DHS immigration directive: goal is comprehensive "reform"; biometrics
Janet Napolitano's Department of Homeland Security has been issuing a series of directives in which she asked the various sub-agencies in the DHS to come up with reports on their future operations. She's finally gotten around to immigration matters: dhs.gov/ynews/releases/pr_1233353528835.shtm
It shows that their overall goal is to work towards comprehensive immigration reform, aka a massive amnesty for illegal aliens. And, it also includes the scary possibility of using biometrics as part of that "reform"; see the end.
From the first section:
Smart, resolute enforcement by the department can keep Americans safe, foster legal immigration to America, protect legitimate commerce, and lay the groundwork for a more comprehensive reform.
Fugitive Operation Teams. Please provide the current metrics of fugitive apprehension and removal (clearly differentiate the number of fugitives that are actually removed versus those aliens unlawfully present who are simply encountered by the teams while on assignment).
Senator Bob Menendez and others have complained about illegal aliens and others who were caught up when they were "simply encountered" during fugitive sweeps. That appears to indicate that she agrees with them.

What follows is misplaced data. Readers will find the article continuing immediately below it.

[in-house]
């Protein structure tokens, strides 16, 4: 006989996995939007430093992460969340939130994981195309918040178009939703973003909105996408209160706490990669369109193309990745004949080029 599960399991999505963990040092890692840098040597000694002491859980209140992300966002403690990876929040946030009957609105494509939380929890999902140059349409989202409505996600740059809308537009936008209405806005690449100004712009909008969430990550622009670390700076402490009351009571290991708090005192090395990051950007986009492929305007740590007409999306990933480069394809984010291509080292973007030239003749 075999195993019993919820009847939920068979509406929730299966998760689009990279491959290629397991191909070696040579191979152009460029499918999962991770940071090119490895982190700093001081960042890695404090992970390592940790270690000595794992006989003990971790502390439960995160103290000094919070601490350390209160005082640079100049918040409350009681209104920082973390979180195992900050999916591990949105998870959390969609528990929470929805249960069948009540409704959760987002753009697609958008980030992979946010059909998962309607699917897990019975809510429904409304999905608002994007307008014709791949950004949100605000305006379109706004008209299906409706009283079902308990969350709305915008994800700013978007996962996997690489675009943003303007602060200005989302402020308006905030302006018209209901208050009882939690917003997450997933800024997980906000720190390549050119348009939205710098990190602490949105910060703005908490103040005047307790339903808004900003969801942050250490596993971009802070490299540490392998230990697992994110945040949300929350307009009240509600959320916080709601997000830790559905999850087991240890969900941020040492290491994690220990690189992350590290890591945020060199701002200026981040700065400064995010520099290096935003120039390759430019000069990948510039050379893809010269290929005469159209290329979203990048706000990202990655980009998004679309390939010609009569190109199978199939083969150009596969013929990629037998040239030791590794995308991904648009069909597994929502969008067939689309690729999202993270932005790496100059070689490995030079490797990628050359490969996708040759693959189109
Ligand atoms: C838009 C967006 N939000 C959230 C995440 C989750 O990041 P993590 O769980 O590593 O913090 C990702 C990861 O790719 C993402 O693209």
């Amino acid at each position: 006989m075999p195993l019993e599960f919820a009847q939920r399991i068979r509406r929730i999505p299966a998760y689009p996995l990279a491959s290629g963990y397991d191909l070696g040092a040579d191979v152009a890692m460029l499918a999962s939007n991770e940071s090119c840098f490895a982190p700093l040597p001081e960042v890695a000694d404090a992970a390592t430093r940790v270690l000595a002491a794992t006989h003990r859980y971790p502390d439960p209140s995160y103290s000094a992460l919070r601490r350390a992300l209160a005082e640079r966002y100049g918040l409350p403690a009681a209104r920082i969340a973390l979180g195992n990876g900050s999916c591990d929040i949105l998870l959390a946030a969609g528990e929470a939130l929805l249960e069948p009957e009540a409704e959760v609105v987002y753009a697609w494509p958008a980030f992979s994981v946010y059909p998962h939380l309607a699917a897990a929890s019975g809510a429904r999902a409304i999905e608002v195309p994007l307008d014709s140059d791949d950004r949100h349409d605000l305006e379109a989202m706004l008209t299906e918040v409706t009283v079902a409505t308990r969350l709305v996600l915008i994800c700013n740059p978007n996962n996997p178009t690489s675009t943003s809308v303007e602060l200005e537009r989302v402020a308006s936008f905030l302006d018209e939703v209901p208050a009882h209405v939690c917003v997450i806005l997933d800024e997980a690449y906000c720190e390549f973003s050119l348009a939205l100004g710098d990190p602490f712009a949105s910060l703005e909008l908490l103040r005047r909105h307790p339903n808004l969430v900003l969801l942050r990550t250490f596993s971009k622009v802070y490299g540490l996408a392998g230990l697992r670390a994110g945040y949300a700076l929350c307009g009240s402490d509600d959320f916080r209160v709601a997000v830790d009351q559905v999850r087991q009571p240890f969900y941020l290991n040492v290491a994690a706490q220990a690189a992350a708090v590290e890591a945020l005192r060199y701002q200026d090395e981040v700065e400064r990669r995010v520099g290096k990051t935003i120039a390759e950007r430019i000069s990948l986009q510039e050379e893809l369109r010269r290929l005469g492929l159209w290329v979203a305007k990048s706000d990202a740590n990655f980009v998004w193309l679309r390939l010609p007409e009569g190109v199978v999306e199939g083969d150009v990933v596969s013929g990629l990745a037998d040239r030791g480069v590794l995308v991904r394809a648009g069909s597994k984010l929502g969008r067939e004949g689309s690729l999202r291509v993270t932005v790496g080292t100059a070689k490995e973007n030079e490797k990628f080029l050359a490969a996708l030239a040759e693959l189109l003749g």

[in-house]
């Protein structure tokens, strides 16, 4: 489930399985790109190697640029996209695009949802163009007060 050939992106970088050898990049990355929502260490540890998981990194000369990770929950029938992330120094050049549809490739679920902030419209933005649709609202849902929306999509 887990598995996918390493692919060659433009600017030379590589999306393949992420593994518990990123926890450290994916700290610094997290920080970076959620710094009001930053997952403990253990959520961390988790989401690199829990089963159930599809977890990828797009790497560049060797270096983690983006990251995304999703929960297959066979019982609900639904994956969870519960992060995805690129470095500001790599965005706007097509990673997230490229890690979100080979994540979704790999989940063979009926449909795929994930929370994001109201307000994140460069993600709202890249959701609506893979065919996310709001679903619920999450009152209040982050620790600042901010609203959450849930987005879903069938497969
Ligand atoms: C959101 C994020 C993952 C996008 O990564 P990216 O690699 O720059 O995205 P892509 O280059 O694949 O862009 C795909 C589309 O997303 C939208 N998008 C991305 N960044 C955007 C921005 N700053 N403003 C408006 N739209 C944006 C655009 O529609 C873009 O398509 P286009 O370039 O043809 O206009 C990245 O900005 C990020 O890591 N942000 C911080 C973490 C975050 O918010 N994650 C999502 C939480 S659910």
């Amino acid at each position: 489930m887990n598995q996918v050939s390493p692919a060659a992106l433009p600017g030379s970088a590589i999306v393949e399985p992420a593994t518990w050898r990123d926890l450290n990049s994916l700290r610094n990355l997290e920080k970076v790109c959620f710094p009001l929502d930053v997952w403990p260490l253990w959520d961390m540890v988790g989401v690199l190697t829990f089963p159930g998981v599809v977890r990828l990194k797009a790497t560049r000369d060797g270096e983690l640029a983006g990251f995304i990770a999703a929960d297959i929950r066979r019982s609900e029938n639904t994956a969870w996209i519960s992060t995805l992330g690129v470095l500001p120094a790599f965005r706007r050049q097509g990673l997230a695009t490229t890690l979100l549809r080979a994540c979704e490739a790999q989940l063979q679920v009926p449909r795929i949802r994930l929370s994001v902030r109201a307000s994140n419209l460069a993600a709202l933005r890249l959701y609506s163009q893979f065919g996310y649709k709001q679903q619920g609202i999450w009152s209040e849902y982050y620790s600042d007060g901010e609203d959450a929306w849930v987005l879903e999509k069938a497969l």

She goes on to ask about gun smuggling from the U.S. into Mexico and how "could the arrangements for the (National) Guard’s presence be made more effective for support of DHS missions?"
Another way that supporters of illegal/massive immigration have tried to hamper law enforcement has been highlighting the tragic but rare incidents at detention centers; that section of the directive might be designed to support the goals of those supporters.
Then, a section on EVerify:
E-Verify has been a key component in proposals for comprehensive immigration reform and holds real promise as a central element in effective immigration enforcement that combines border efforts with interior measures.
And, it ends on a scary note:
Currently, photo tools are useful for only certain types of documents presented by the worker. What would be needed to make the photo tool applicable to all identity documents presented by covered employees? What is the prospect for using biometrics as part of the screening (done either by the employer or at an offsite location by specialized offices)?